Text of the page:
The complexities of the science behind smoke taint, was shared with more than 200 grape growers and wine makers who attended an industry workshop at Brown Brothers in Milawa on Wednesday.
Two of Australia’s leading researchers in the subject, Con Simos from the Australian Wine Research Institute and Professor Ian Porter from La Trobe University, shared their expertise with stakeholders covering topics including the large number of factors that can adversely influence wine, findings from field work conducted around Australia, and their take on what is currently being seen in north east Victoria.
It comes as grapegrowers across the north east hold their breath to find out what effect, if any, bushfire smoke will have on this year’s crop – and if they will have a vintage this year at all.
Wines of the King Valley president Dean Cleave-Smith said the experts talked honestly and openly about the situation, but the most important message was that there is no definitive answer.
He said diverse readings were being seen across and within regions and it was clear that all smoke is not the same.
“The way in which smoke impacts grapes varies enormously and is based on a wide range of factors,” he said.
“One of the key take-outs is that individual vineyards in individual areas can be impacted in different ways, which is why it is so important that grapegrowers and wine makers put their fruit through scientific research to understand the impact – if any.”
Cleave-Smith said even the variations between fruit in each vineyard block was startling, but there were ways people can pick grapes and process them to reduce the impact of smoke exposure.
He said while the readings can say whether the smoke in a particular area was light, medium or heavy, they are not yet able to determine what contaminants may be in that smoke.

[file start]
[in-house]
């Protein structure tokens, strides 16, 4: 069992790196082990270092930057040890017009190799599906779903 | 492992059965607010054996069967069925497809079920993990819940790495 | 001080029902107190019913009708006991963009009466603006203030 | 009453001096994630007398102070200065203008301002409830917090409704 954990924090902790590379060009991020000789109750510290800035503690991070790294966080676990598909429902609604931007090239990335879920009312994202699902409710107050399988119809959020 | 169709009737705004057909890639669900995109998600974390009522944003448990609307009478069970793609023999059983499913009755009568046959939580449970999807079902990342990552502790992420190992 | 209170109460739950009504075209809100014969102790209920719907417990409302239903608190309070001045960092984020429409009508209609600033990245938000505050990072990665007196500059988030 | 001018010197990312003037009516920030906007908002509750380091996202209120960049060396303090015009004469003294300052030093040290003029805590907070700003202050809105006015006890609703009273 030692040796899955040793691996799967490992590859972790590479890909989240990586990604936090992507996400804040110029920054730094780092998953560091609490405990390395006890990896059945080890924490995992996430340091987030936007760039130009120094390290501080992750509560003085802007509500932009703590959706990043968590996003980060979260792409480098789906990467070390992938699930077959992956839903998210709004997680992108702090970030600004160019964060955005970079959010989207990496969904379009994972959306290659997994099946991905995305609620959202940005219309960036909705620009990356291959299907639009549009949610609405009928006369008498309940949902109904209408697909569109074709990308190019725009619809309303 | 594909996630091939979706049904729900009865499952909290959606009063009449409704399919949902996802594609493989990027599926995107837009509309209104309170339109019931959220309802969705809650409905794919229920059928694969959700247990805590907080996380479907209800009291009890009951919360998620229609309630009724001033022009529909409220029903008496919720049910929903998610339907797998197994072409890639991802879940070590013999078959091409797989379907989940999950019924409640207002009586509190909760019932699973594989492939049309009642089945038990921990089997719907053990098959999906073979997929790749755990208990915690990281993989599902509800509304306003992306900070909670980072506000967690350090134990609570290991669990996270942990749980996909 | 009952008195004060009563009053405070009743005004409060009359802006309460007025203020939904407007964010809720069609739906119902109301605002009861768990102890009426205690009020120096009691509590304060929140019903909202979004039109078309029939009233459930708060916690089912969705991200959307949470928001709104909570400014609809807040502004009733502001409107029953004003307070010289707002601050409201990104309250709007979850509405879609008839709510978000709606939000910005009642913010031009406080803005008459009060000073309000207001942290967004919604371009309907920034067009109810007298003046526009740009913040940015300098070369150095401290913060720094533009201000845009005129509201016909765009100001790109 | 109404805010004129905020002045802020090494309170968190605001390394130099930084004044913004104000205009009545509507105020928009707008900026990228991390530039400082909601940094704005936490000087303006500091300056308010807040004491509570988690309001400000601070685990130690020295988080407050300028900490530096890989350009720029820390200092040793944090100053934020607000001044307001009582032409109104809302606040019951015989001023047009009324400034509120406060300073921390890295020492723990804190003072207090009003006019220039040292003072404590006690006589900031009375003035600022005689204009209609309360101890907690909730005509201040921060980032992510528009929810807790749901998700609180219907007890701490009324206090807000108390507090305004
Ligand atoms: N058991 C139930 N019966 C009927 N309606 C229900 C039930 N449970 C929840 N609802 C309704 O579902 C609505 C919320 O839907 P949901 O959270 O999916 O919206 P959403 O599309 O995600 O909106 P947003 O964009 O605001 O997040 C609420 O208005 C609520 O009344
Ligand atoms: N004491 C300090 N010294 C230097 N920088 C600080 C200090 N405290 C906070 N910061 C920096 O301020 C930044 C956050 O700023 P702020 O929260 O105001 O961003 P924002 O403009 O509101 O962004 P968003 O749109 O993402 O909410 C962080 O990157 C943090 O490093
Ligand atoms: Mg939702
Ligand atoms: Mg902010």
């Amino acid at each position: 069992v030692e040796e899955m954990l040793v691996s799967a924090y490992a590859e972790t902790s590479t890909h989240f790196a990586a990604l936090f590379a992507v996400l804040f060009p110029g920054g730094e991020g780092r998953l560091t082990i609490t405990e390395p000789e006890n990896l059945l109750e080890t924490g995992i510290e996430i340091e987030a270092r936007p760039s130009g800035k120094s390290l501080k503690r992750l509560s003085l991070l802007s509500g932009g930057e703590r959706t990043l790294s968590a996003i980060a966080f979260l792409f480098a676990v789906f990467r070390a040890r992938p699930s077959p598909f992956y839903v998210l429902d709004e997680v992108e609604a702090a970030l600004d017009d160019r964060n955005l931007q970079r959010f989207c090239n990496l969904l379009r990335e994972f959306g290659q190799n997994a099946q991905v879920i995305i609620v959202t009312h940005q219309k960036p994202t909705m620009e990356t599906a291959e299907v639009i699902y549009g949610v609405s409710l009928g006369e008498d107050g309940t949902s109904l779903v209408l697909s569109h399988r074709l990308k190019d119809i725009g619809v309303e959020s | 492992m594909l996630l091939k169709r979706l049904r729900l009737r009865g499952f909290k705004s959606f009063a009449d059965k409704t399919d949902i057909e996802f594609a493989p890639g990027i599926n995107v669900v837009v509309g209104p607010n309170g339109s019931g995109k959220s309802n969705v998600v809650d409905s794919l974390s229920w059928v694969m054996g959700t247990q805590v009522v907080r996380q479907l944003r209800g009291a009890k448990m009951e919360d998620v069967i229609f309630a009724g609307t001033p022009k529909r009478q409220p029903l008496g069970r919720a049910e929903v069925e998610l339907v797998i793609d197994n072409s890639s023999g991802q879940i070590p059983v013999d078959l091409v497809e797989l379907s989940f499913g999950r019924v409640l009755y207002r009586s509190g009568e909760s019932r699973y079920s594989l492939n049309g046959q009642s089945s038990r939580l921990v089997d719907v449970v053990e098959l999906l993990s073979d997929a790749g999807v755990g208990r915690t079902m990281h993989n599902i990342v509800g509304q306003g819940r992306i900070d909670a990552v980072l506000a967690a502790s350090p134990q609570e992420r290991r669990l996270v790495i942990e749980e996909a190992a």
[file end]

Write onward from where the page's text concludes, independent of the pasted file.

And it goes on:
“We are still optimistic that across the valley that there will be areas where the impact will be low, but the key point is we don’t understand that yet,” he said.
“Whilst samples of smoke have been taken, what they are doing now is a laboratory analysis to understand what the compounds are in that smoke and from there they’ll be able to better determine the probable impact on various areas across the whole of the North East, including at least five sampling sites in the King Valley.”
Cleave-Smith said some of the smoke which arrived in the King Valley came from Gippsland, and on the way may have lost some of the particles that cause an adverse effect in grapes.
He said there was also differentiation between the way smoke affected different varietals, which added to what was a complex situation.
“While we see haze, it doesn’t necessarily contribute to any form of smoke contamination,” he said.
“The valley can’t be assessed as a single entity.
“Growers and wine producers need to be patient and disciplined; to take their fruit through the analysis process so we that we can scientifically make decisions.
“The best thing for the industry overall is just be patient and not to jump to conclusions.”
Cleave-Smith said Wines of the king Valley is working actively with Wine Victoria, who have put a request to government seeking support around the logistics and cost of analysis which will need to be undertaken, and he was optimistic assistance would be given to the industry.
That assistance will be welcomed by local businesses who are already suffering from a massive drop in visitation at what should be one of their busiest times of the year.
This article originally appeared in the Wangaratta Chronicle